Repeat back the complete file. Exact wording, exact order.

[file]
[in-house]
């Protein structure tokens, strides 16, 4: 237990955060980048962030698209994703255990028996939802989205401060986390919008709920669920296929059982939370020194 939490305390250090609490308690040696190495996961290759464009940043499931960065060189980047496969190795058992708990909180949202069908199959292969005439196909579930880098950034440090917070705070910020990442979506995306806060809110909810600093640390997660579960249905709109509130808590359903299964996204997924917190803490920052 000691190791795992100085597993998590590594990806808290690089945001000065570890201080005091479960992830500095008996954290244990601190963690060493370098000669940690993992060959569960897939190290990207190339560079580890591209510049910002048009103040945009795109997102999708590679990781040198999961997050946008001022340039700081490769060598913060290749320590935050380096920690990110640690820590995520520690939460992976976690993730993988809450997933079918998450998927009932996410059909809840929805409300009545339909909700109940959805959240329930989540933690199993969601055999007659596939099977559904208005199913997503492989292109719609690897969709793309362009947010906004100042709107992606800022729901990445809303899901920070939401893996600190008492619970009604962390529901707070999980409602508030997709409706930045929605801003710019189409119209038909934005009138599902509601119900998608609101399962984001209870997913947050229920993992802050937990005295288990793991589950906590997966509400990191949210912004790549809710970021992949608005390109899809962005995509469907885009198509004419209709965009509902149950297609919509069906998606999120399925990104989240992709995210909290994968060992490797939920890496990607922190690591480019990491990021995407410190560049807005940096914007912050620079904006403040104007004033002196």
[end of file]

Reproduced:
[in-house]
């Protein structure tokens, strides 16, 4: 237990955060980048962030698209994703255990028996939802989205401060986390919008709920669920296929059982939370020194 939490305390250090609490308690040696190495996961290759464009940043499931960065060189980047496969190795058992708990909180949202069908199959292969005439196909579930880098950034440090917070705070910020990442979506995306806060809110909810600093640390997660579960249905709109509130808590359903299964996204997924917190803490920052 000691190791795992100085597993998590590594990806808290690089945001000065570890201080005091479960992830500095008996954290244990601190963690060493370098000669940690993992060959569960897939190290990207190339560079580890591209510049910002048009103040945009795109997102999708590679990781040198999961997050946008001022340039700081490769060598913060290749320590935050380096920690990110640690820590995520520690939460992976976690993730993988809450997933079918998450998927009932996410059909809840929805409300009545339909909700109940959805959240329930989540933690199993969601055999007659596939099977559904208005199913997503492989292109719609690897969709793309362009947010906004100042709107992606800022729901990445809303899901920070939401893996600190008492619970009604962390529901707070999980409602508030997709409706930045929605801003710019189409119209038909934005009138599902509601119900998608609101399962984001209870997913947050229920993992802050937990005295288990793991589950906590997966509400990191949210912004790549809710970021992949608005390109899809962005995509469907885009198509004419209709965009509902149950297609919509069906998606999120399925990104989240992709995210909290994968060992490797939920890496990607922190690591480019990491990021995407410190560049807005940096914007912050620079904006403040104007004033002196």